The one constant with travel is change.

Elections, violent crimes, attacks an other major news events create change and potential for concern, whether affected directly or not.

Planners and managers need to include this dynamic in the constant monitoring, response and communication plans.


Most agree that travel is inherently risky or laced with threats but far less actually do something about travel risk management as they don’t know where to start or see the task too daunting.

As you can see, it is relatively straightforward to capture 90% of the problem and manage the risk in a few simple steps.

With a methodical and consistent process inclusive of preparation, analysis, management, monitoring and response you too can have a world-class travel risk management program.

Most events and concerns occur in and around airports, accommodation, road moves, office/business locations, change and social leisure locations.

Now you know the key focus areas you have the information and plan to start now.

Even if you already have a plan and strategy, you can benchmark your own approach with this information gathered from years of empirical data, thousands of incidents and insight from thousands of companies ranging from small startup to some of the largest multinationals around the globe.

Cloud Computing Impact on the Travel Industry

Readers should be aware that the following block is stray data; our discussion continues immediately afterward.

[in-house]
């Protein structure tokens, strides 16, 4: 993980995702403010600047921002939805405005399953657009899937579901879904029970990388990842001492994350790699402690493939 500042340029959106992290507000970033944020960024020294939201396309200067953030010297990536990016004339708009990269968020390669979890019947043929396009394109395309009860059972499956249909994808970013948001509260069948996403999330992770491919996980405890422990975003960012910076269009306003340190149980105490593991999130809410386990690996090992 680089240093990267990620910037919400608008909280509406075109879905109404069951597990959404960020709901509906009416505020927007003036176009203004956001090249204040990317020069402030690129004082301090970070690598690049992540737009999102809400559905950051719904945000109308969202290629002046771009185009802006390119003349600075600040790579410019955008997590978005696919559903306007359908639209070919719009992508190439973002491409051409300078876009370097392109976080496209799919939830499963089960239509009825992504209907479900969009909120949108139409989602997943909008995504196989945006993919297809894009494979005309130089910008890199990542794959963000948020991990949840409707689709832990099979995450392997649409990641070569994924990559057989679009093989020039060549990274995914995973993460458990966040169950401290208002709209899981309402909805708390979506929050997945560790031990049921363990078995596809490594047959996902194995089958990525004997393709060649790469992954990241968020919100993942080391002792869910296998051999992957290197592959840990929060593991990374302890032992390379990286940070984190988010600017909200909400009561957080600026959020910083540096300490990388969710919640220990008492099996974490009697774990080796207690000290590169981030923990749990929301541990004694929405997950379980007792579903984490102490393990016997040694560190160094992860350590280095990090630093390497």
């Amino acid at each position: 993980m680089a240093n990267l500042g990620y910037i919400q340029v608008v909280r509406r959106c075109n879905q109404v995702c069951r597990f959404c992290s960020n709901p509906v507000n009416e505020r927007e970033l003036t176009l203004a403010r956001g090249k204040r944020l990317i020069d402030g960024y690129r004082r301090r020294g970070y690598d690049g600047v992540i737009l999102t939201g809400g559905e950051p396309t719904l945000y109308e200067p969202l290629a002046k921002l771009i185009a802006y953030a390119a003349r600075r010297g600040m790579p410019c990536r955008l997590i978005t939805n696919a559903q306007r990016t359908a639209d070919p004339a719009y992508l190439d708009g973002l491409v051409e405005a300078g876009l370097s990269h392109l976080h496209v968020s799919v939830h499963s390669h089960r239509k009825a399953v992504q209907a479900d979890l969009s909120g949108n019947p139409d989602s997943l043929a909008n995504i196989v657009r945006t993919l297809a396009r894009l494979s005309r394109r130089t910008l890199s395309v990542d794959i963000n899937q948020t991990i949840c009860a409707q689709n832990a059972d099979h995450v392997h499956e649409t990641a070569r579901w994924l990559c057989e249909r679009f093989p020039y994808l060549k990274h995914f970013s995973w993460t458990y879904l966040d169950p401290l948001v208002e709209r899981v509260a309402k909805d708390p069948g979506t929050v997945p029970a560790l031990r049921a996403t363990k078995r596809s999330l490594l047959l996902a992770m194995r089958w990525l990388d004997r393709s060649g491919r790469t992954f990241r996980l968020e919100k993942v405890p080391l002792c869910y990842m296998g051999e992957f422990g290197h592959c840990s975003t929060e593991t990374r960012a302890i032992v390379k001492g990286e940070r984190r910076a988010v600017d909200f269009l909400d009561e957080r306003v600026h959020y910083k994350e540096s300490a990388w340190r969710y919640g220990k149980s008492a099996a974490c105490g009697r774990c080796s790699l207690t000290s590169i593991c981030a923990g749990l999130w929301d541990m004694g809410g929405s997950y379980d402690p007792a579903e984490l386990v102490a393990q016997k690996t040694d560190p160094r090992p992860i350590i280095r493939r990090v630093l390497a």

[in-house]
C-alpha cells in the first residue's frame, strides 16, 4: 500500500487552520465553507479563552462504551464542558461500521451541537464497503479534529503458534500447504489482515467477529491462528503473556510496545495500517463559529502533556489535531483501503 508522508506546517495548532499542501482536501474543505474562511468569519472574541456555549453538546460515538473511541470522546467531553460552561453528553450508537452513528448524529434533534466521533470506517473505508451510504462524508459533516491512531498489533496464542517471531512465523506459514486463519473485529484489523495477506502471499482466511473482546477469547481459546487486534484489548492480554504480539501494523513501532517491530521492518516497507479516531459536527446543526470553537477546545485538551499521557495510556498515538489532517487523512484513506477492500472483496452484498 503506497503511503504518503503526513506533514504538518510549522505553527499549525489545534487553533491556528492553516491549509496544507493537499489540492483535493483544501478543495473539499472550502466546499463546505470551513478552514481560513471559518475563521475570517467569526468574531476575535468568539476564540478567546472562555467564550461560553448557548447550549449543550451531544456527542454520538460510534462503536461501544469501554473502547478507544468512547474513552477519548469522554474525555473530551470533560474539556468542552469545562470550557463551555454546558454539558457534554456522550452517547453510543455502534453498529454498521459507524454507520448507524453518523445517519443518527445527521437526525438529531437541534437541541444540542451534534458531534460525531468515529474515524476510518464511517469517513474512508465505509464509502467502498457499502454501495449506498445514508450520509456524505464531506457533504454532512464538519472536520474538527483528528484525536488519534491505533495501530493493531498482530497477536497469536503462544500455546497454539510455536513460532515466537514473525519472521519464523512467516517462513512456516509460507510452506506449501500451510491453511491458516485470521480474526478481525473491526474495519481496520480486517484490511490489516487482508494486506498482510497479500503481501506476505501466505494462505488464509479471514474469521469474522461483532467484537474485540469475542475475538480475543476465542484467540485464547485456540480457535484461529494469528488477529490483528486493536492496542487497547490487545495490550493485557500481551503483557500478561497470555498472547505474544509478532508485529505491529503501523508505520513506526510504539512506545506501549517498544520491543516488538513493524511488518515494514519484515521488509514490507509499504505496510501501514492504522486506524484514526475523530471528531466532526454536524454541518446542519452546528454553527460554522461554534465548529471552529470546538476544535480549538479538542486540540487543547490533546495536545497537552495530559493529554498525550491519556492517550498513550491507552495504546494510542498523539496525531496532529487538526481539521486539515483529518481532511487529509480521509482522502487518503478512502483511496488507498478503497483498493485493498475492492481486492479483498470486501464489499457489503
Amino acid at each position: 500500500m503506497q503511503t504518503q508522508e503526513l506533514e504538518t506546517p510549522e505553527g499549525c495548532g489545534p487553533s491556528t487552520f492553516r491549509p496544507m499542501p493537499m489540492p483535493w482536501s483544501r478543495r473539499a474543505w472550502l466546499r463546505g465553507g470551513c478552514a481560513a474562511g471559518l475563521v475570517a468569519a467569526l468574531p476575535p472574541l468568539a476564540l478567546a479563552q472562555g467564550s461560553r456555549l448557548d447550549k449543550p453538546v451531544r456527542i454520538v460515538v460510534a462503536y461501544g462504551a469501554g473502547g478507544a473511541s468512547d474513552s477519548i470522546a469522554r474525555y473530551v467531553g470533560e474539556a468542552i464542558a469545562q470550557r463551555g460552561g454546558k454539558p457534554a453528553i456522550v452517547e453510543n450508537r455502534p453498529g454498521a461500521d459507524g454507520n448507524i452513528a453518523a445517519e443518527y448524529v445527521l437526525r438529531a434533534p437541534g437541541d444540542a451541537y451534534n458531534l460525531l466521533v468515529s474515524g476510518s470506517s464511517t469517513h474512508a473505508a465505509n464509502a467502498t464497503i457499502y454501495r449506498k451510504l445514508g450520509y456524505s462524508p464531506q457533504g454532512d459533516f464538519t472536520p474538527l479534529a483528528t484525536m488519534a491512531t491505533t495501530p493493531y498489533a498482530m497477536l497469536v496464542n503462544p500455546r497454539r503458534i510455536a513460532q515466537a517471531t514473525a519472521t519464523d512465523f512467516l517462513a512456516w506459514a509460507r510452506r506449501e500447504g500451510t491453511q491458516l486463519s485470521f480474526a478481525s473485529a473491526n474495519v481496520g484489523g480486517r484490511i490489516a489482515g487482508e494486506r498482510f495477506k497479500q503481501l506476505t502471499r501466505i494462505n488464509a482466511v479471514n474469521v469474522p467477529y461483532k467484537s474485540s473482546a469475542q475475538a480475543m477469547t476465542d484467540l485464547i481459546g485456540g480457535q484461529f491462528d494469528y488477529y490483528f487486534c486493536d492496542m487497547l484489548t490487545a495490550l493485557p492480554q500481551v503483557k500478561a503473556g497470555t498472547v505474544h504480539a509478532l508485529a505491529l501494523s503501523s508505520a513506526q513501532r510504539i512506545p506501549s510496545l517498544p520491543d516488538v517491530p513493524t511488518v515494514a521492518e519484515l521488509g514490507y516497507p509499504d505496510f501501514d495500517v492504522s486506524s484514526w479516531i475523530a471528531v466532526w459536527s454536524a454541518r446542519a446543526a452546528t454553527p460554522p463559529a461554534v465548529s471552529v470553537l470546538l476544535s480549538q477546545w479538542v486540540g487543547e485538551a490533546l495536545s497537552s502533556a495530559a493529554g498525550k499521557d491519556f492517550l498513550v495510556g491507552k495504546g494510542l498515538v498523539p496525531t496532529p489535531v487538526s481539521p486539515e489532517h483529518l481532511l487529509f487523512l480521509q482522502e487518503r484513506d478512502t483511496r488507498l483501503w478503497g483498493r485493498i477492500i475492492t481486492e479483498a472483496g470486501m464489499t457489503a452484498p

The last decade has seen major changes in the travel distribution landscape. First, it was the Internet that started a revolution and forever changed how the travel industry operates. This online boom followed by subsequent economic slowdown has created new dynamics in travel distribution. The proliferation of smart phones and social media has resulted in further creating both chaos as well as new opportunities. While opening up new avenues for growth, these developments have also created new operational challenges.

Challenges faced by travel distribution industry

Dynamic Demand

One key nature of the travel industry is that the demand for travel is highly seasonal and cyclic. This creates a challenge for any operations manager in terms of capacity planning and right sizing of the IT support infrastructure. Planning for peak size can result in underutilization and lead to higher marginal cost. On the other hand, not planning for peak load runs the risk of lost transaction opportunities, unsatisfied customers and finally business losses. This is one of the primary reasons why most travel distribution players end up having higher IT infrastructure cost and lower operating margins.

Increased Search Volume

Increased number of travel portals along with a changing pattern of travel booking behavior of the travelers, has resulted in a huge surge in ‘look to book’ ratio. This increased number of availability request per booking now runs into thousands from a mere single digit number few years back, putting an enormous pressure on existing IT infrastructure. According to Pegasus Solutions, global processor of hotel transactions through the GDS and ADS channels, the look-to-book ratio soared to around +60% over 2009 levels and is expected to rise further. Today’s common look-to-book ratio is almost at a 2,500 -3,000 to 1, -primarily due to growth of online reservation and the changing consumer behavior who is now looking ‘value for money’ deals. For this, travel shoppers use multiple avenues such as search engines, referral sites, websites, mobile applications, and social media.

Business Disruptions

Just prior to the recession, online travel booking soared to all time highs attracting further investments in IT infrastructure in demand anticipation. However, discretionary travel was one of the first spends that was cut down during the slowdown. This caused a severe strain on financials and travel companies had to rethink their models yet again.